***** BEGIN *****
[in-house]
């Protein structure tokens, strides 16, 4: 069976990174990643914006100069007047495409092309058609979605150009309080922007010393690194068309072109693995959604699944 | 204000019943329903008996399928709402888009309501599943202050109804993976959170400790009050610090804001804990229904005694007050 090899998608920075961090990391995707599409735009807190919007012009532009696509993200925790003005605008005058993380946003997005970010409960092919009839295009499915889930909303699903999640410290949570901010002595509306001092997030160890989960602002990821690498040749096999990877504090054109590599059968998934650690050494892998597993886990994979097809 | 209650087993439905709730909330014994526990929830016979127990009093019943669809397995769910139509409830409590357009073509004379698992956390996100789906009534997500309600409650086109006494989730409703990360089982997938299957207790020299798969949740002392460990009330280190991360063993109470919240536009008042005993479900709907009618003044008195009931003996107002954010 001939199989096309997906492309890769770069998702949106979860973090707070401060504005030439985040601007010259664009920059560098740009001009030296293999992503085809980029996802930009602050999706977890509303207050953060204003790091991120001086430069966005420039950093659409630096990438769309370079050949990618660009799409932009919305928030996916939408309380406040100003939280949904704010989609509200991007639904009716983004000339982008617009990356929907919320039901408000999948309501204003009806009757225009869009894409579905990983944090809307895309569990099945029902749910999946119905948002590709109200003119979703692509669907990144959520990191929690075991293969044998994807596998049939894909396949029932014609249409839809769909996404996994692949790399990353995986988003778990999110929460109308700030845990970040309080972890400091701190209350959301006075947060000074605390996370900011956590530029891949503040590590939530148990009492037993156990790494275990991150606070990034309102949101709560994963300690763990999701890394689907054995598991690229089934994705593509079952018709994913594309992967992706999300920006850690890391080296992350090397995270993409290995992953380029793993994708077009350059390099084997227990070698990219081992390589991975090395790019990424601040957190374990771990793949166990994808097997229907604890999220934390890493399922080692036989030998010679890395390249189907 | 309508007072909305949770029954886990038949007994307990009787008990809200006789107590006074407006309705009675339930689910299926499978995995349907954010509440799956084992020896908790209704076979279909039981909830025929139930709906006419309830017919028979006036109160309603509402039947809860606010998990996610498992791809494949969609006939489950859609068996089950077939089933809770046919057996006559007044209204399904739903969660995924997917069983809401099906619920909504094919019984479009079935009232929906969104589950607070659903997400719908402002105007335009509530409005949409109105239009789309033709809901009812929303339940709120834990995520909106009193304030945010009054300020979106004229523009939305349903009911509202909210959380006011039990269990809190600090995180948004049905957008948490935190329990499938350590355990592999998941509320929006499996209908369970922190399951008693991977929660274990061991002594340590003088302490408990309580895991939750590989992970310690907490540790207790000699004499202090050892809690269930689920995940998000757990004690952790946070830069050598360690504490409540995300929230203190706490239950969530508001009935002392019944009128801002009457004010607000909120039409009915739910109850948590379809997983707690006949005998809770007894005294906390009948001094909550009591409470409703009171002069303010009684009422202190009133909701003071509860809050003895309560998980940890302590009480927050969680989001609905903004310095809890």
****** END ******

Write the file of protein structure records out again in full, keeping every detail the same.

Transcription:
[in-house]
């Protein structure tokens, strides 16, 4: 069976990174990643914006100069007047495409092309058609979605150009309080922007010393690194068309072109693995959604699944 | 204000019943329903008996399928709402888009309501599943202050109804993976959170400790009050610090804001804990229904005694007050 090899998608920075961090990391995707599409735009807190919007012009532009696509993200925790003005605008005058993380946003997005970010409960092919009839295009499915889930909303699903999640410290949570901010002595509306001092997030160890989960602002990821690498040749096999990877504090054109590599059968998934650690050494892998597993886990994979097809 | 209650087993439905709730909330014994526990929830016979127990009093019943669809397995769910139509409830409590357009073509004379698992956390996100789906009534997500309600409650086109006494989730409703990360089982997938299957207790020299798969949740002392460990009330280190991360063993109470919240536009008042005993479900709907009618003044008195009931003996107002954010 001939199989096309997906492309890769770069998702949106979860973090707070401060504005030439985040601007010259664009920059560098740009001009030296293999992503085809980029996802930009602050999706977890509303207050953060204003790091991120001086430069966005420039950093659409630096990438769309370079050949990618660009799409932009919305928030996916939408309380406040100003939280949904704010989609509200991007639904009716983004000339982008617009990356929907919320039901408000999948309501204003009806009757225009869009894409579905990983944090809307895309569990099945029902749910999946119905948002590709109200003119979703692509669907990144959520990191929690075991293969044998994807596998049939894909396949029932014609249409839809769909996404996994692949790399990353995986988003778990999110929460109308700030845990970040309080972890400091701190209350959301006075947060000074605390996370900011956590530029891949503040590590939530148990009492037993156990790494275990991150606070990034309102949101709560994963300690763990999701890394689907054995598991690229089934994705593509079952018709994913594309992967992706999300920006850690890391080296992350090397995270993409290995992953380029793993994708077009350059390099084997227990070698990219081992390589991975090395790019990424601040957190374990771990793949166990994808097997229907604890999220934390890493399922080692036989030998010679890395390249189907 | 309508007072909305949770029954886990038949007994307990009787008990809200006789107590006074407006309705009675339930689910299926499978995995349907954010509440799956084992020896908790209704076979279909039981909830025929139930709906006419309830017919028979006036109160309603509402039947809860606010998990996610498992791809494949969609006939489950859609068996089950077939089933809770046919057996006559007044209204399904739903969660995924997917069983809401099906619920909504094919019984479009079935009232929906969104589950607070659903997400719908402002105007335009509530409005949409109105239009789309033709809901009812929303339940709120834990995520909106009193304030945010009054300020979106004229523009939305349903009911509202909210959380006011039990269990809190600090995180948004049905957008948490935190329990499938350590355990592999998941509320929006499996209908369970922190399951008693991977929660274990061991002594340590003088302490408990309580895991939750590989992970310690907490540790207790000699004499202090050892809690269930689920995940998000757990004690952790946070830069050598360690504490409540995300929230203190706490239950969530508001009935002392019944009128801002009457004010607000909120039409009915739910109850948590379809997983707690006949005998809770007894005294906390009948001094909550009591409470409703009171002069303010009684009422202190009133909701003071509860809050003895309560998980940890302590009480927050969680989001609905903004310095809890």